For the Wildcats portion of his playing career, Dawkins completed just over 56 percent of his 334 passes for 2,418 yards, 15 touchdowns and 12 interceptions. He ran for another 1,582 yards and 20 more touchdowns.

Fractured foot will sideline Michigan’s Tyrone Wheatley for all of spring practice

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Michigan kicked off its on-field spring season Friday, and they did so without a legacy on the practice field.

Jim Harbaugh confirmed that Tyrone Wheatley Jr. will be sidelined for all of U-M’s spring practice because of injury.  Specifically, the tight end “fractured the (metatarsal) in his foot” during that first spring practice session.

Just how Wheatley sustained the injury wasn’t detailed by the head coach.

The good news is that Wheatley, the son of former U-M running back great Tyrone Wheatley, should be fully healthy for the start of summer camp in early August.

The younger Whitley came to the Wolverines as a four-star member of U-M’s 2015 recruiting class.  After redshirting as a true freshman, Wheatley has caught three passes each of the last seasons.  On those six catches, he has totaled 61 yards and a touchdown.

Reports: Bob Diaco finalizes deal with Oklahoma

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It appears Lincoln Riley has all but officially gotten his man.

Earlier this month, reports surfaced that Bob Diaco was expected to take a job on Riley’s Oklahoma football staff. Friday, Pete Thamel of SI.com tweeted that Diaco has finalized a deal to join the football program. ESPN.com‘s Adam Rittenberg subsequently confirmed the initial report.

With all 10 of Riley’s on-field assistant slots filled, Diaco will serve as a defensive analyst for the Sooners.

Diaco spent the 2017 season as the defensive coordinator at Nebraska, let go after that one year following the firing of head coach Mike Riley.  Prior to that brief stint in Lincoln, he was the head coach at UConn for three seasons before being fired after going 11-26 during his time with the Huskies.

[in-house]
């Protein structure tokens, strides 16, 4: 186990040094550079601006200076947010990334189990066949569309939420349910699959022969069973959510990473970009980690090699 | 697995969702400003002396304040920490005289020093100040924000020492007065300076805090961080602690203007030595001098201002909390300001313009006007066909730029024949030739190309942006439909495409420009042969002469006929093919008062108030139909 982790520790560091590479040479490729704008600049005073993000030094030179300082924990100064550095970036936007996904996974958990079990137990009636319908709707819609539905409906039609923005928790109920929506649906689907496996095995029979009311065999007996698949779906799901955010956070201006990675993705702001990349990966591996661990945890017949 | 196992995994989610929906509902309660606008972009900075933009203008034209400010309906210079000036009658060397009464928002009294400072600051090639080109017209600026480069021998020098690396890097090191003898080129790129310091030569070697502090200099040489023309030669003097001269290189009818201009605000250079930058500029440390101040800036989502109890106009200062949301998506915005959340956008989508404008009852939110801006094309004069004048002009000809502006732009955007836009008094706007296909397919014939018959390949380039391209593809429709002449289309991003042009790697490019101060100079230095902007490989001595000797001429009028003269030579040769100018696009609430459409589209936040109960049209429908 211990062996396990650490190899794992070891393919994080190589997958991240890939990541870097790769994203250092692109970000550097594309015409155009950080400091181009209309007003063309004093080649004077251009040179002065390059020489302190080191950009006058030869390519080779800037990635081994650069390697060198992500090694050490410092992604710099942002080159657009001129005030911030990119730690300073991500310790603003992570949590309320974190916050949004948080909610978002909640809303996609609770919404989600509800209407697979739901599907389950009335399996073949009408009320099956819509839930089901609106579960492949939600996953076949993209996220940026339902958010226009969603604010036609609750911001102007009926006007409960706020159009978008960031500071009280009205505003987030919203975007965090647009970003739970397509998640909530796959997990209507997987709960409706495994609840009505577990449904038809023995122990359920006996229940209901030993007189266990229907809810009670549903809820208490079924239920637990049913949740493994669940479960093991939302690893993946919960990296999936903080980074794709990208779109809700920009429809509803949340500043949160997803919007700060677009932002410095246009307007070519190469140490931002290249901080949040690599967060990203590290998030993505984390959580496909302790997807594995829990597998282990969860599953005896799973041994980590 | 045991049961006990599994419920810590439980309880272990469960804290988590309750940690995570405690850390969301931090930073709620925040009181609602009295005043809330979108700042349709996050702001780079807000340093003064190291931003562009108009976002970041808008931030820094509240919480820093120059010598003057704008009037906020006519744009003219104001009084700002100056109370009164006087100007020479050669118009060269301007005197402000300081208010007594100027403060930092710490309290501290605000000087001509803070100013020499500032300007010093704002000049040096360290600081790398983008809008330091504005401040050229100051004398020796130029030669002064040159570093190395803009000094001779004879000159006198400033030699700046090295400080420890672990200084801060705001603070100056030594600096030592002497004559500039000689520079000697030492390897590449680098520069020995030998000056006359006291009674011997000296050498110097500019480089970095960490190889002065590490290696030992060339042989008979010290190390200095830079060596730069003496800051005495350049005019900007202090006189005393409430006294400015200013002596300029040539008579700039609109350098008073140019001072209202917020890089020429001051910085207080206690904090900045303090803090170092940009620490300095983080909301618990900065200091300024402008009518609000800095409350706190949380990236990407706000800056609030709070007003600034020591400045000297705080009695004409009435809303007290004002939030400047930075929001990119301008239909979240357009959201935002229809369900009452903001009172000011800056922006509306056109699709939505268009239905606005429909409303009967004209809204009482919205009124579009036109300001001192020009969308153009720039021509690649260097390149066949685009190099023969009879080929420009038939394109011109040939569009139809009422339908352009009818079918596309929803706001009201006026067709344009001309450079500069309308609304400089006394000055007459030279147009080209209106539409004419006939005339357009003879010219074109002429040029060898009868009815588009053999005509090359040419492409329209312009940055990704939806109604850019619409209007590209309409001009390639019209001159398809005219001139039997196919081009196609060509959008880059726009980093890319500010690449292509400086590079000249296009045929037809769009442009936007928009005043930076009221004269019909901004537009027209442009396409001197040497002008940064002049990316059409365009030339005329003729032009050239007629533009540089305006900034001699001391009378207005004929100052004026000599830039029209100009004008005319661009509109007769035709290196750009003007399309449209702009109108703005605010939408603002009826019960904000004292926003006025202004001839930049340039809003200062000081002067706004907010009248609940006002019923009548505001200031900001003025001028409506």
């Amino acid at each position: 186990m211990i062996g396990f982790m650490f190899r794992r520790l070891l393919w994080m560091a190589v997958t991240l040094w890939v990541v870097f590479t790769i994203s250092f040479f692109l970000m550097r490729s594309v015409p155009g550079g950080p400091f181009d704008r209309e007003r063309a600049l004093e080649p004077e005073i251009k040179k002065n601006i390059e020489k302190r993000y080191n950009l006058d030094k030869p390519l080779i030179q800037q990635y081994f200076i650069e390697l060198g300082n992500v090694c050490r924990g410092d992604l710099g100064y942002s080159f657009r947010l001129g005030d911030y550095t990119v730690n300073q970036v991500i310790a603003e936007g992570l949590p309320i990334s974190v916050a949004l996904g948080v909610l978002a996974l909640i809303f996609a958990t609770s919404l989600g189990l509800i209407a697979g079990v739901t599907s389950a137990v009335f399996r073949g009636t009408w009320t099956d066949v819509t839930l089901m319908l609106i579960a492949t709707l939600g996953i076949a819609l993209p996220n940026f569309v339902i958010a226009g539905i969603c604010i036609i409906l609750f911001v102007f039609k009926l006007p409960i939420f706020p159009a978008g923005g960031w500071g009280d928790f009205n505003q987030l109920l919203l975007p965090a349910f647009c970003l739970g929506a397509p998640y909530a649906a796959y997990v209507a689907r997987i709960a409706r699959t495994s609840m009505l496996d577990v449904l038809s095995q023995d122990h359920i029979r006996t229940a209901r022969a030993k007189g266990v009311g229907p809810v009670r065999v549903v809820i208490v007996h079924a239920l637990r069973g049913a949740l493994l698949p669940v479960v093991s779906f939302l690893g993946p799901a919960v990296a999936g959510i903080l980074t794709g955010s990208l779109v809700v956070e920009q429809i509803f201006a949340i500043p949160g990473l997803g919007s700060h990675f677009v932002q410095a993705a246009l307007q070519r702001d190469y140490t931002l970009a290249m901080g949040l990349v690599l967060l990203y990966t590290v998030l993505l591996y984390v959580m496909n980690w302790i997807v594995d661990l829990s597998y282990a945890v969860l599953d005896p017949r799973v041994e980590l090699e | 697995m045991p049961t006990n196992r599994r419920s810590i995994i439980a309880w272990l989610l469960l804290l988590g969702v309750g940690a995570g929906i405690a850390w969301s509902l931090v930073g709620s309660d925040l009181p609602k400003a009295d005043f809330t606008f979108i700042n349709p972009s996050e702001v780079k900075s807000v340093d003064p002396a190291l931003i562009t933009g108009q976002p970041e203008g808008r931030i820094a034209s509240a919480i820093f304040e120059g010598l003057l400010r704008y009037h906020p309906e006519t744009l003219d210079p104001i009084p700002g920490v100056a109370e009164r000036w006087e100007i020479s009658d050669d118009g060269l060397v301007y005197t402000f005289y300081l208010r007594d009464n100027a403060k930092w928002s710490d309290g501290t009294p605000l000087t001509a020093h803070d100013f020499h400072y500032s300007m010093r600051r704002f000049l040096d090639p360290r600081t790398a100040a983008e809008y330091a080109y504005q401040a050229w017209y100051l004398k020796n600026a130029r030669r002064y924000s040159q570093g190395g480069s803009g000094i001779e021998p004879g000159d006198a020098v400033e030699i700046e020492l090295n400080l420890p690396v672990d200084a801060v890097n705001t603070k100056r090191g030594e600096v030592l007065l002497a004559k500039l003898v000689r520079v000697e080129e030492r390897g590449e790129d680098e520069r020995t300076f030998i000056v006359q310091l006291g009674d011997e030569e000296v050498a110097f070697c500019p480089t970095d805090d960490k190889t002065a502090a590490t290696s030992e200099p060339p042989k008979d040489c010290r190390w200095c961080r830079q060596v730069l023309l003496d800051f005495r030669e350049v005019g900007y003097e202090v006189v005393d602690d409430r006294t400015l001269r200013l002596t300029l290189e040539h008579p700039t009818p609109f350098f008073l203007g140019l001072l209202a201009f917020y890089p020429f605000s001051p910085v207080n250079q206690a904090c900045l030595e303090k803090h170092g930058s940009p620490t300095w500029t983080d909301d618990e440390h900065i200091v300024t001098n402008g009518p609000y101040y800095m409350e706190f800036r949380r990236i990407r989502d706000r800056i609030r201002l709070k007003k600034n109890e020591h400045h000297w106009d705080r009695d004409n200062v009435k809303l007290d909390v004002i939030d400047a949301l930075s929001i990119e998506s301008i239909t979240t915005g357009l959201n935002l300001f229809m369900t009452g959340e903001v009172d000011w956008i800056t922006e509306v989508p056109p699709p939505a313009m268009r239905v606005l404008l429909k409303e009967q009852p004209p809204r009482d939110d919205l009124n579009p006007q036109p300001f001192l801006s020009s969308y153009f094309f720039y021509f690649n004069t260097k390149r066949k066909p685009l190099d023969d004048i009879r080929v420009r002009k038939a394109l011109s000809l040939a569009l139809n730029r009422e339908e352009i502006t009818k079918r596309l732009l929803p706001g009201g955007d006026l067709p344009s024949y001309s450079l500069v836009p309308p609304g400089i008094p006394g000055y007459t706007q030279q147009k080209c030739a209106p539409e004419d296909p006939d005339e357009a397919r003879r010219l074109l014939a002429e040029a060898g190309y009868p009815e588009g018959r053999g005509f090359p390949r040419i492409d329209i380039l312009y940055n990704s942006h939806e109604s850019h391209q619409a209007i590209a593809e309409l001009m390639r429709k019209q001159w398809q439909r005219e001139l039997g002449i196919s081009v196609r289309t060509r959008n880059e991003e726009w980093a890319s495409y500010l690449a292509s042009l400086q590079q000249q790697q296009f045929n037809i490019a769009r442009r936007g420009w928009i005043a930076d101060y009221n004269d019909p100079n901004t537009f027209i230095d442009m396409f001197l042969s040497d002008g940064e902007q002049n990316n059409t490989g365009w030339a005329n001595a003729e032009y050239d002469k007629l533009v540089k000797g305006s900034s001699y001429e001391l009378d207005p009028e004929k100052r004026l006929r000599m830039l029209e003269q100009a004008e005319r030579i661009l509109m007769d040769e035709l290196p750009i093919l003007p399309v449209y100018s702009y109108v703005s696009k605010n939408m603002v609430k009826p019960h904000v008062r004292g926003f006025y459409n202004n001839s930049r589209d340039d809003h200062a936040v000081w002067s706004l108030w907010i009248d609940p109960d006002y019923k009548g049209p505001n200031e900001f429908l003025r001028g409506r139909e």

Prior to that, he was the coordinator at Notre Dame for four seasons from 2010-13.

Florida’s athletics facilities upgrade scheduled to be completed in 2021

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Dan Mullen is just breaking in his new office chair, but it will be a few more years until the new head coach to truly be able to get comfortable in his new digs. The University of Florida is scheduled to begin a complete overhaul of the athletics facilities in Gainesville this summer. When it is complete, a brand new state-of-the-art football training facility will be among the highlights of the $130 million project.

The new football facility is planned to occupy a space currently used by Florida’s baseball stadium. WOrk on the football facility will have to wait until the baseball program can move into its new stadium that is part of the renovation plans at Florida.

“With the change in facility locations for both baseball and football, we will now adjust the sequencing for these projects,” Florida AD Scott Stricklin said in a press release, according to Gridiron Now. “Baseball will need to be built first, which will allow us to repurpose the current baseball site and put the stand-alone football complex in that space.”

The new football training facility will take up a good chunk of the renovation costs with an estimated price tag of $65 million for a 130,000 square foot structure. Florida won’t have to wait until 2021 to use the facility, however, as the Gators should be expected to be able to start using the new complex as early as 2019 while the construction and renovation continues.